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Federal court: judicial retirement law isn't age discrimination

In 1968, the Commonwealth of Pennsylvania passed a state constitutional amendment requiring all of its commissioned judges to retire at age 70. Surprisingly, that doesn’t mean the judges can’t continue to work, but it apparently does mean they don’t get paid as much. Last year, a group of judges challenged Pennsylvania’s mandatory retirement amendment as a form of age discrimination. They filed lawsuits claiming the law violated their rights under the Equal Protection clauses of the Pennsylvania and federal constitutions.

Once the judges turn 70, they are considered “senior judges” and their pay is fixed at $522 per day, according to the Courthouse News Service. They also lose their paid sick days, life insurance benefits and pay for chambers work. While this is hardly a subsistence wage, it does seem unfair that these otherwise well-qualified judges get paid less than their peers simply based on a birthday having passed.

The judges argued that society’s understanding of the effects of aging have changed substantially since 1968, and cognitive deterioration is both less common and more easily diagnosed today. Moreover, Pennsylvania has procedures in place to remove judges who develop cognitive impairments, which can occur either before or after age 70.

The Pennsylvania Supreme Court heard the judges’ case first. For that court to overturn a constitutional amendment, however discriminatory, the judges had to demonstrate, “clearly, palpably and plainly -- that the amendment is so unreasonable as to be considered irrational.” Unfortunately, the state high court said in June they had not.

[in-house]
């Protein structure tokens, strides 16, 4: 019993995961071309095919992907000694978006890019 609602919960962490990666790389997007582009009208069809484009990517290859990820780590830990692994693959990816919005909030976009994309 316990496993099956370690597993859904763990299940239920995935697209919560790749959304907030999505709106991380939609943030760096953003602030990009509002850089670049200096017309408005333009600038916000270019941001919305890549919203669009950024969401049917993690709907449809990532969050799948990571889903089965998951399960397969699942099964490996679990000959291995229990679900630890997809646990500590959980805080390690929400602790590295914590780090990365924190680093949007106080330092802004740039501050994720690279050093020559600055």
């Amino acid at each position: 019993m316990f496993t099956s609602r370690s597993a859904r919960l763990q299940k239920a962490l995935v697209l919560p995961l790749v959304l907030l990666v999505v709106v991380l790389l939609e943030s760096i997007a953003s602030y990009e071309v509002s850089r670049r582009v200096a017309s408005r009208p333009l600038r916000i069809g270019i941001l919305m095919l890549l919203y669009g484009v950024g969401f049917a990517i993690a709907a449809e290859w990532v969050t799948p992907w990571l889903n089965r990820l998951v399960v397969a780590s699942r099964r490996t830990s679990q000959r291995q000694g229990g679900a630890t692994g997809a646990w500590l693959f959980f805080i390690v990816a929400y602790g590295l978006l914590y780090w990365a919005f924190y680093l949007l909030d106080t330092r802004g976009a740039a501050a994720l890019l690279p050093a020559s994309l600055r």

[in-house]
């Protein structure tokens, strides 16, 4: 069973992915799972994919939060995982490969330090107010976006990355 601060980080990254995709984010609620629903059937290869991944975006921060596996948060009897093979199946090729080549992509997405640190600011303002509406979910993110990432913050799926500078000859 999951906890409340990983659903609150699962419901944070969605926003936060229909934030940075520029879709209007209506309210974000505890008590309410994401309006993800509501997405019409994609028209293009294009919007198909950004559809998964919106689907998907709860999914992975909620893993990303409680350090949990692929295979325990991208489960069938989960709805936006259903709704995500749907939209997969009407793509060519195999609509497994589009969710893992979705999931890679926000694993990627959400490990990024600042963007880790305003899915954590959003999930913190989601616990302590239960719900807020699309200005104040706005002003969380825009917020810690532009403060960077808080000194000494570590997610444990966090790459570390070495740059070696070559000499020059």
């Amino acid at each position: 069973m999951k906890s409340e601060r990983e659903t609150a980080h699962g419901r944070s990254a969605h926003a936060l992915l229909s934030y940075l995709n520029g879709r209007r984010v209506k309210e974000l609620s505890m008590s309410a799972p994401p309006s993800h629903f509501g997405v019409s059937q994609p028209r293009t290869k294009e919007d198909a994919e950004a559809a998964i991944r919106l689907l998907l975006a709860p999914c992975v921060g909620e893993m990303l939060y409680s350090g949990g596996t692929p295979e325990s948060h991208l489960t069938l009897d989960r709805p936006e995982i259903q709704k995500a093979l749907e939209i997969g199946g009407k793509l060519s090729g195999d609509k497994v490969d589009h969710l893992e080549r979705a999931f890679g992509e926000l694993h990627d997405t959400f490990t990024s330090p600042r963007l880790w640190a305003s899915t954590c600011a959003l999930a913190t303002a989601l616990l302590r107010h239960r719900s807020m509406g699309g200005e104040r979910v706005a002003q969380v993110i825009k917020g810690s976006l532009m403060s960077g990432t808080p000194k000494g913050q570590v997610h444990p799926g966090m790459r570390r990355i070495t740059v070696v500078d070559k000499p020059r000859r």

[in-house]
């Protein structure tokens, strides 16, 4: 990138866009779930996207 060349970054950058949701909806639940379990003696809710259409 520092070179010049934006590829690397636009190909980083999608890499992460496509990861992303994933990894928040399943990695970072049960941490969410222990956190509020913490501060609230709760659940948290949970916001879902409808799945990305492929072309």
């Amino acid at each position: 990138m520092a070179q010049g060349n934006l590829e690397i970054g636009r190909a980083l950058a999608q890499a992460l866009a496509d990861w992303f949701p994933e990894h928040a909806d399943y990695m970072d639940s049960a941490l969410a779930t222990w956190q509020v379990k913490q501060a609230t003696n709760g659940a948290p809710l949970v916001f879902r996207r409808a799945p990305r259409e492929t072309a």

Because the judges also claimed the amendment violated their federal constitutional rights, the age discrimination case was also heard by a federal judge.

"There is at least a superficial irony,” that judge wrote, “in having a judge who is appointed for life under Article III of the U.S. Constitution rule against his judicial colleagues on the courts of this Commonwealth who must hang up their robes at age 70, and we confess that this causes us no small amount of discomfort."

In 1980, unfortunately, the 3rd Circuit Court of Appeals had already ruled the mandatory retirement amendment was constitutional for other workers and, in 1991, the U.S. Supreme Court also found that Missouri’s mandatory retirement age for judges was constitutional.

As a result, the federal judge could not rule that “requiring retirement at age 70 represents an irrational means of seeking to ensure a well-functioning state judiciary."

Source: Courthouse News Service, “Pennsylvania Judges Lose Challenge to Age Limit,” Rose Bouboushian, Sept. 30, 2013

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